Calling of the Weak: Attack. Avoid. Attach.
When in Wome
Being the youngest of three boys has its advantages. You get to watch and listen to cooler movies and music at a younger age. You get to stay up and out later and longer. You get to learn what works and doesn’t work from the struggles and successes of your older siblings. You get to live like a king once your brothers move out and your parents suddenly have a lot of money.
Being the youngest also has its disadvantages. You don’t get to watch and listen to animated movies and nursery rhymes. You can’t get up in the morning because you stayed out too late and too long. You don’t get to try dangerous things or live a life of adventure because you already know better. You have to live like a peasant again the moment you decide to move out on your own.
While these “disadvantages” are all possible to overcome, having a speech impediment that everyone dismisses as “cute” because you are the “baby” of the family may be the worst!
I attended my first speech therapy session in fifth grade. I remember sitting in a small group of kids that all appeared to be just as embarrassed as me and watching the speech teacher turn her thumb and index finger into a U-shape. She then turned that “U” around towards her own throat as if she were going to massage a lump of undercooked dough down her esophagus and spoke, “The rrrrrrrrrrushing rrrrrrrrriverrrrr. The rrrrrrrrrrushing rrrrrrrrriverrrrr. Your turn.”
Then, myself and the other prisoners of shame, turned our pinchers towards our own necks and repeated, “The wwwwwwwwushing wwwwwwwwibuuuuuhhh. The wwwwwwwwushing wwwwwwwwibuuuuuhhh.”
“Good! Now try this…”
Good? How was that good? Perhaps you missed the part of this story where I said the phrase “FIFTH GRADE” and “FIRST” therapy session. That means I had five (eight if you count preschool) different teachers and countless other adults that had heard my voice, knew I couldn’t say my r-sounds and did absolutely nothing about it because they thought I sounded “cute”!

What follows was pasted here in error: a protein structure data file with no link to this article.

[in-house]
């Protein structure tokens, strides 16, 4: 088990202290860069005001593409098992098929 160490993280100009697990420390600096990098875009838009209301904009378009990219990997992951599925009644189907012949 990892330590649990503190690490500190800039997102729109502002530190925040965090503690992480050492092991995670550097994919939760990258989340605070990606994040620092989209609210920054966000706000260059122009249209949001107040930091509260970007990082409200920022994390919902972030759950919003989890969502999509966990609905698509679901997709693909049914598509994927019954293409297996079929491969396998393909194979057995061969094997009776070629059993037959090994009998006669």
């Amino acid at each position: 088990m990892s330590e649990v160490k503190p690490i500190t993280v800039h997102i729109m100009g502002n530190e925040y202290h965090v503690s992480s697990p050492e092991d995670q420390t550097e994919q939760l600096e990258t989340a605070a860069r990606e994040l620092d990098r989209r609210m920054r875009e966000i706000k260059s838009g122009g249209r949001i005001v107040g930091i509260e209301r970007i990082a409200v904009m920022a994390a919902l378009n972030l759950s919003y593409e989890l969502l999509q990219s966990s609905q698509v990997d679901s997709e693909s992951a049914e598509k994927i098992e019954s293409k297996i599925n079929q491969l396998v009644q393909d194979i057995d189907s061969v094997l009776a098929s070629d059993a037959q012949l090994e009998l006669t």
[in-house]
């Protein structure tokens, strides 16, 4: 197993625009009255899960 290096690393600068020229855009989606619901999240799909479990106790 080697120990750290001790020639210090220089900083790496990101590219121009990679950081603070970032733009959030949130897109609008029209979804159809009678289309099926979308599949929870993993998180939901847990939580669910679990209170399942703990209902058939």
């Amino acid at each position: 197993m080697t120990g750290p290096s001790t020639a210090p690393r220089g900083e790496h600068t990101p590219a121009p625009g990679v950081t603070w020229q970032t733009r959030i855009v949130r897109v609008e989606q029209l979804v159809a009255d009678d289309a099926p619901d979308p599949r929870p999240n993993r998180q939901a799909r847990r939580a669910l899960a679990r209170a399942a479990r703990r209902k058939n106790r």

Kids used to ask me all the time why I had an accent. For me, that wasn’t that big of a deal. I just told everyone that I was from a different country. What country did I choose? Thanks for asking… “I am fwum Wome.”
Lesson number one: Rome is not a country.
Lesson number two: When choosing a country as part of a lie in which you are going to explain to others the reason for sounding like a toddler asking for a “pet wabbit”, PICK A COUNTRY THAT DOESN’T HAVE AN R!”
Calling of the Weak
Traditionally, men do not discuss their weaknesses. The manly, macho thing to do is to puff out our chests and accentuate our strengths. Ignoring those things that make us less than perfect and creating a false image of ourselves can be dangerous to ourselves and others. If we are going to be successful as husbands, dads, and followers of Christ, we must live lives of truth and set realistic examples that point others towards our perfect strength in HIM.
Attack Your Weakness – Don’t Avoid It
When your child comes to you and says they need help with a math problem, what is your response? Do you tell them, “Don’t worry about math. Just focus on being a good person instead”?
When your child constantly swings at pitches above their head in baseball, do you tell them, “Just keep swinging up there. Eventually the ball will hit your bat”?
A good father will see the weakness in their child and do everything they can to help them overcome it. They will show them other strategies, teach them other techniques, and spend time guiding and instructing them to turn their weaknesses into strengths.
For the fathers reading this that enjoy lifting weights and exercising, consider this. If all you ever did, was work on your upper body and never did anything to build muscles in your legs, what would happen? Your bottom half would crumble under the weight of your upper half. You would be like a brick resting upon two pretzel sticks. You may hate “leg day” at the gym, but you know that if you avoid it, there will be severe repercussions in your health and appearance.
Our children need to know that it is not only okay to admit weakness, but also extremely necessary for growth and development. We need to set the example in our own lives with our own weaknesses, so that our children will see how hard we work at improving in those areas in which we struggle.
We all want our kids to see us as superheroes, fighting crime and saving the world. We must also let them see us with ice packs on our knees, tears in our eyes, and doubts in our minds. We must let them see that we were once that kid sitting at a crowded table producing guttural sounds of suffering in an attempt to take our place as the next RRRRRRuler of RRRRRRome.